There are always those successful entrepreneurs and small business owners who check so many tasks off of their to-do list, it seems they must have extra hours in the day. But since they’re only human, there must be something they’re doing to get so much done, right? There must be habits and hacks they have to increase productivity while encouraging inspiration to strike and creativity to flow.
In Tim Ferriss’ 2016 book, “Tools of Titans,” he gathered the habits of major field leaders and some of the most popular answers were daily mindfulness and—of all things—cooling pads for mattresses, which relax the body and help you sleep. Interesting, right?
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We took note and asked several entrepreneurs and business owners what habits they have to keep themselves motivated and increase productivity. Their responses are below.
They embrace their body clocks
Contrary to popular belief, not every productive person wakes up at dawn. You just have to tap into the rhythm that works best for you.
“I wake up at 9:30 a.m. and work until 2 a.m.,” Brandon Crossley, CEO of Poindexter, said. “Because no one bothers you at 2 a.m.”
Ben Taylor, consultant and founder of Homeworking Club, makes the most of his sleep troubles, saying, “I embrace my insomnia and messy sleep patterns and try to make myself productive at unusual times.”
They keep themselves moving
It’s no secret that exercise gives you a hit of energizing endorphins and is a tool to recharge for many. Sometimes even switching up your routine provides some much needed perspective change during a busy day.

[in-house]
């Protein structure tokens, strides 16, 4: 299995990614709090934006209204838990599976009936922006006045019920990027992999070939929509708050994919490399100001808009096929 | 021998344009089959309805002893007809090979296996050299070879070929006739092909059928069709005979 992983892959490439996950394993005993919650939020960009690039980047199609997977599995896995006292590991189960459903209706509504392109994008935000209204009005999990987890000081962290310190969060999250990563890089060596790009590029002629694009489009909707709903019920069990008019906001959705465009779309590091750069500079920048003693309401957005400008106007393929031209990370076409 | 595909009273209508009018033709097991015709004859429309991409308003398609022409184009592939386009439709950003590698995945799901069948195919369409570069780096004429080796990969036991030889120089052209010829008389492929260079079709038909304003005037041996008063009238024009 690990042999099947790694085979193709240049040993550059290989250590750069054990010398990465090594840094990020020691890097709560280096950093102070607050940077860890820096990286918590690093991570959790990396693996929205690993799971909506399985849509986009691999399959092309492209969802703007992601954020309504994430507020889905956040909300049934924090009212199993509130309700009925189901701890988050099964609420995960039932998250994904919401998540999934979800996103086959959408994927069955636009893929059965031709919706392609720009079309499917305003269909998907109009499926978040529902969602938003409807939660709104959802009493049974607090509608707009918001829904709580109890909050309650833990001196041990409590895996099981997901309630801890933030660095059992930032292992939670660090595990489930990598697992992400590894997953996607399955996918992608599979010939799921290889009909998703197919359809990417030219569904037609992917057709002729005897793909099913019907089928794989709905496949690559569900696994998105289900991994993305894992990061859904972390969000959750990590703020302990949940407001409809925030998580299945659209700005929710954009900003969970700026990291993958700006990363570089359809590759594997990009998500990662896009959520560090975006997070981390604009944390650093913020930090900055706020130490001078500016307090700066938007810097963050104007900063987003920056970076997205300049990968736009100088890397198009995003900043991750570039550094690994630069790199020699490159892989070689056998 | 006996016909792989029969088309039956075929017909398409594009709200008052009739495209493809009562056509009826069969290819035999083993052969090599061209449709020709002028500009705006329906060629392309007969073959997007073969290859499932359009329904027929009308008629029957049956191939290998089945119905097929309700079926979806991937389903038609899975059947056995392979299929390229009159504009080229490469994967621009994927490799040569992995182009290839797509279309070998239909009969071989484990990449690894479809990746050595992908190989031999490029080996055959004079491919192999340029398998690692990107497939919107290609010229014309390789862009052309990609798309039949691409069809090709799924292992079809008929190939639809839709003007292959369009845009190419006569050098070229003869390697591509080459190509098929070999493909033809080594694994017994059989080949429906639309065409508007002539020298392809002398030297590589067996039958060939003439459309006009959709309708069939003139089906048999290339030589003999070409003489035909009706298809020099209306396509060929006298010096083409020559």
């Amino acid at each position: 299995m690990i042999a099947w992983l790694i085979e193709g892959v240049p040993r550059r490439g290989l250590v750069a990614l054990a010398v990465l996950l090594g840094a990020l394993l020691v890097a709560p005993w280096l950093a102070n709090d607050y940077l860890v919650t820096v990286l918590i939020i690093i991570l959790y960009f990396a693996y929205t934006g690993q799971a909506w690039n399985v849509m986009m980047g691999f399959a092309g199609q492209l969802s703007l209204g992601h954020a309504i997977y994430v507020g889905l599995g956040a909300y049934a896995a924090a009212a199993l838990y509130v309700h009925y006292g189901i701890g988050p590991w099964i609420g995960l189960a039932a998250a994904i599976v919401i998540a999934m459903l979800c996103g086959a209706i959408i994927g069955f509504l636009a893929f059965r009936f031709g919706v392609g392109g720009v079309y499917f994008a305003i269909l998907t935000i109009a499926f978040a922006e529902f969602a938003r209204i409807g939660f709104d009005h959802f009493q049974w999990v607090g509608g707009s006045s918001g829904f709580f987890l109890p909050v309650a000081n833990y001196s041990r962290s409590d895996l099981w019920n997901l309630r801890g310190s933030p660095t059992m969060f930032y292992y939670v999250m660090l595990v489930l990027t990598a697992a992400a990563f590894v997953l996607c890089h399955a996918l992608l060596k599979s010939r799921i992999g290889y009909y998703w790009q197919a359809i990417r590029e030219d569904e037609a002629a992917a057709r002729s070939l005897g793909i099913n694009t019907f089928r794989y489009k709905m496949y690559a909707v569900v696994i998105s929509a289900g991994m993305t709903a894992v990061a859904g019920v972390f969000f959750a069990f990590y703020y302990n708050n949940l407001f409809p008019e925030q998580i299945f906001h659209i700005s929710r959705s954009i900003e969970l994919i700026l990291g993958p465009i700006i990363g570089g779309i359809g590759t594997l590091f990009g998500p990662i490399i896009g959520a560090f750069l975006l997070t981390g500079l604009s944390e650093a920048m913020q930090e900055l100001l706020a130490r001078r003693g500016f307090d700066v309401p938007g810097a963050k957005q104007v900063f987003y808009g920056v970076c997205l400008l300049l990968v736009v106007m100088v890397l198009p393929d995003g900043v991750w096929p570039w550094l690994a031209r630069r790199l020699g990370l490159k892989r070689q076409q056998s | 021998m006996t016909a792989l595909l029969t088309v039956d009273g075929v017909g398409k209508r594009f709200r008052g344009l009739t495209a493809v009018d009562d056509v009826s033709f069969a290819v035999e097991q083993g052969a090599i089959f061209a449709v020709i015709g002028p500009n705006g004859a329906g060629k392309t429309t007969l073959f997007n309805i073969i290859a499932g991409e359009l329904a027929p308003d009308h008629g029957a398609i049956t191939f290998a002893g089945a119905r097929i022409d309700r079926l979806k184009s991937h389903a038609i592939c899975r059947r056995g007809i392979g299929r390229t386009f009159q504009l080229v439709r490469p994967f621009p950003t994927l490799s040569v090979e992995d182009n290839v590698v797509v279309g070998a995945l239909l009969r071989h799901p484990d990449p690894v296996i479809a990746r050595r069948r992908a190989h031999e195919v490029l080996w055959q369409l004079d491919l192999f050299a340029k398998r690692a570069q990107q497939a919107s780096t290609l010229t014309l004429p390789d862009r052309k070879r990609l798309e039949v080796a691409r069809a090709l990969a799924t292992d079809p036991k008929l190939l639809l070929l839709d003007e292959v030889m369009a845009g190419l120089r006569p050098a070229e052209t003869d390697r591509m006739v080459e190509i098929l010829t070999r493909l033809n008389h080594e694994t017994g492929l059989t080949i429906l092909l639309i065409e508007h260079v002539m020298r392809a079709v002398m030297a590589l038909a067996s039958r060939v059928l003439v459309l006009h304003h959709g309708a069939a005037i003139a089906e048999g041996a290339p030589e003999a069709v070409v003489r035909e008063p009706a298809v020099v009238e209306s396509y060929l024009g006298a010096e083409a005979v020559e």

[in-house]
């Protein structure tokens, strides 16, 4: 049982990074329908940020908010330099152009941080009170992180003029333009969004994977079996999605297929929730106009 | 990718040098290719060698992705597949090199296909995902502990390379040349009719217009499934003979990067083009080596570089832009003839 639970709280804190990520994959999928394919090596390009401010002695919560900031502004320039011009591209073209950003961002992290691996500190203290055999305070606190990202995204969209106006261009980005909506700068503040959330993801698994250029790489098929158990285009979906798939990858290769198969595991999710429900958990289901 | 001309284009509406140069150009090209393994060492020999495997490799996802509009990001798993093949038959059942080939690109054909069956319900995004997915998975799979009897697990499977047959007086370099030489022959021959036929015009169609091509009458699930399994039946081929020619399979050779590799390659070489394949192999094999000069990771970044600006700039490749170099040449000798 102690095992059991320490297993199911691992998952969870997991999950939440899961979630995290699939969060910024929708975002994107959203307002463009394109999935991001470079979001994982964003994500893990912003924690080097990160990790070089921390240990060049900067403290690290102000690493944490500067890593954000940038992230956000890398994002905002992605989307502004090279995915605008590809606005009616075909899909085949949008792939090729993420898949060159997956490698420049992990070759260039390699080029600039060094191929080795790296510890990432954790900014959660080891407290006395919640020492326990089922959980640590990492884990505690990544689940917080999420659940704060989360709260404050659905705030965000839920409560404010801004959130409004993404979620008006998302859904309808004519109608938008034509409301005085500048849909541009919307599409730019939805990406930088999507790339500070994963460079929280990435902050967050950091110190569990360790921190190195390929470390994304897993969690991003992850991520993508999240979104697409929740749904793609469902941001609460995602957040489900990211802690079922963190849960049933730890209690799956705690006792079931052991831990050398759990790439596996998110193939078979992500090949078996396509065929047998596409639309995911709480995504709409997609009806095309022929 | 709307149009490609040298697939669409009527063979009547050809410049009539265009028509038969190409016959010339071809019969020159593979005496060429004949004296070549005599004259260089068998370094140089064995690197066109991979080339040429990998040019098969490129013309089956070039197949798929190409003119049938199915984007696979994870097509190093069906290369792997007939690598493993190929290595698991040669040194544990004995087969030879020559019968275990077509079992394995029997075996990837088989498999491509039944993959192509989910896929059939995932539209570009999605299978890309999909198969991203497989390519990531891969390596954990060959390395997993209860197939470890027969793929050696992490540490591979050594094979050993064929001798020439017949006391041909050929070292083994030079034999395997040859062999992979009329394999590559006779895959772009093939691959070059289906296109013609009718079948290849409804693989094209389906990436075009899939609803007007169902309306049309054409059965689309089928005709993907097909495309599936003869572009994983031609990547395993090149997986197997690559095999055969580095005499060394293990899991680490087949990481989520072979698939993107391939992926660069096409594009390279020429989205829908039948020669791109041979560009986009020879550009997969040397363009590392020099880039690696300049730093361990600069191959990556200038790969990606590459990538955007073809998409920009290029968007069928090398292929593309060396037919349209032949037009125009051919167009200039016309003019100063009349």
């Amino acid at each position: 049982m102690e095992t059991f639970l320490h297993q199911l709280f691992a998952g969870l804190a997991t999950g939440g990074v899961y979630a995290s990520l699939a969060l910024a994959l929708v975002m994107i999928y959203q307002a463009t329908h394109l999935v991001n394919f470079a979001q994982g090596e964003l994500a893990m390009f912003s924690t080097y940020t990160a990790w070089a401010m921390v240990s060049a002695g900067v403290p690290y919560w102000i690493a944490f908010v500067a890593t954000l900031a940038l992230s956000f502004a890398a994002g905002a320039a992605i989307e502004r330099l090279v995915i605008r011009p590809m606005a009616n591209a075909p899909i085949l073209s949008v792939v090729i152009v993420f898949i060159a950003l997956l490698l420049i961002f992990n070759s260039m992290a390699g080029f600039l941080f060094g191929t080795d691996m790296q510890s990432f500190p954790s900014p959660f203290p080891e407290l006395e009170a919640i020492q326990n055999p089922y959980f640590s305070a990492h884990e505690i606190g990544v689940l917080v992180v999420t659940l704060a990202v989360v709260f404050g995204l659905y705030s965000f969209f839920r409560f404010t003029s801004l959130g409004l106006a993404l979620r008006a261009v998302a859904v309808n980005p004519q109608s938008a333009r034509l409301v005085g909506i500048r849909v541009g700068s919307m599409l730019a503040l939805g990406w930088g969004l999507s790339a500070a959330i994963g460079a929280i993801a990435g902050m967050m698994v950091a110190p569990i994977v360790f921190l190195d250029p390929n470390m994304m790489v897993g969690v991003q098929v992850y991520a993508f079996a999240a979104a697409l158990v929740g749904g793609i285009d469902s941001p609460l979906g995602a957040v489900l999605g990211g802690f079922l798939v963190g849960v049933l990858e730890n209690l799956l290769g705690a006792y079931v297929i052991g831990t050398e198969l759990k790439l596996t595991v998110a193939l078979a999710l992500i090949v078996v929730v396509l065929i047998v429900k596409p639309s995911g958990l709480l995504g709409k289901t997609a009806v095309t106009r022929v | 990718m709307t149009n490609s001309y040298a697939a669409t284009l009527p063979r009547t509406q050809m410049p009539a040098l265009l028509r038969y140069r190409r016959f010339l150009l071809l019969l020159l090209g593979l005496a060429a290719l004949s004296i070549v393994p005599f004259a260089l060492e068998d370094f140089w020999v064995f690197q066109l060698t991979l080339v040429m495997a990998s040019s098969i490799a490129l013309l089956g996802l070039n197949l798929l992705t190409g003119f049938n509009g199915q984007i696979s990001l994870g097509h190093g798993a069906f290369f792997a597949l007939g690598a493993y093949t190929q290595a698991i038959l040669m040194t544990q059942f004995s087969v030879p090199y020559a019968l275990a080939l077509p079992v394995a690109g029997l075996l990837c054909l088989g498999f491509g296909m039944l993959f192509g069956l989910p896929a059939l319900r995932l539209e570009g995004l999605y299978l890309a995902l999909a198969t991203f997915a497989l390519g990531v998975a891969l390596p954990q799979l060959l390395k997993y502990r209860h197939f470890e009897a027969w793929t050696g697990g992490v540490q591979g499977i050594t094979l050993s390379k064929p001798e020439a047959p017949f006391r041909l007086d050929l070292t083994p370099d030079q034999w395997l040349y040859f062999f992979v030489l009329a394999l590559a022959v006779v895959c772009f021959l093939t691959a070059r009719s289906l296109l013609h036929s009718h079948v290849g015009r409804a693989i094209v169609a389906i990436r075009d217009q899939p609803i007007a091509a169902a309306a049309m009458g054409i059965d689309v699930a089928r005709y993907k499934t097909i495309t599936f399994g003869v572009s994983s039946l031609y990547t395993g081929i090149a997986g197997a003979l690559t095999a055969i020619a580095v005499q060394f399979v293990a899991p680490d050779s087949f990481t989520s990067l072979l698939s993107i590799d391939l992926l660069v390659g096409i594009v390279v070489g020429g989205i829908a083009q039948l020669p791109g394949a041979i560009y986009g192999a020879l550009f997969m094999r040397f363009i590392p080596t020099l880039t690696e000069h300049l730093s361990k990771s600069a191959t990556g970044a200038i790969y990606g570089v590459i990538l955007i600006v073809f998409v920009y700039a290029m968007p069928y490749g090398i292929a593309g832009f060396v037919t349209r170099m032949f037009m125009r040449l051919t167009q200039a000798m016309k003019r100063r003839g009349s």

Shyam K. Iyer, founder of SKI Charities, does this by utilizing multiple workspaces throughout the workday, something he says keeps him energized and on his toes. Zachary Weiner, CEO of Emerging Insider Communications, shares that he closes his office door and does a headstand in his office every few hours to keep the blood flowing.
Sydney Liu, co-founder of Commaful, has a nice energy-jolting habit, too. “Every time I leave the room, I have to do five pull-ups,” he shares. “After doing pull-ups, I drink a lot of water. So the cycle repeats itself!”
They get unique with their to-do lists
Andrew Elliot of Go Designer Go changes up the normal to-do list to keep his mind engaged, and he keeps track of his daily accomplishments as encouragement, too. His secret to beating monotony?
“I change the format of how my lists are written each day,” he said. “Some days I write in a spiral, or I change the spatial relation of the two lists. It makes you focus more on what you are writing and less on the dread of a long, boring list.”
Graciela Tiscareño-Sato of Gracefully Global Group does her to-do list on large pieces of butcher paper, one for the larger goals for her corporation, and one just for her.
Marketing consultant Nicole Royer separates her list of tasks into four categories: keep, give away, throw away and later. “I try to spend as little time on unnecessary tasks as possible,” she said. “Being very clear about what’s most important and time relevant really helps with that.”
They design their own kind of mindfulness
Many super successful people use mindfulness as a technique to find their centers and give their mind a much needed break.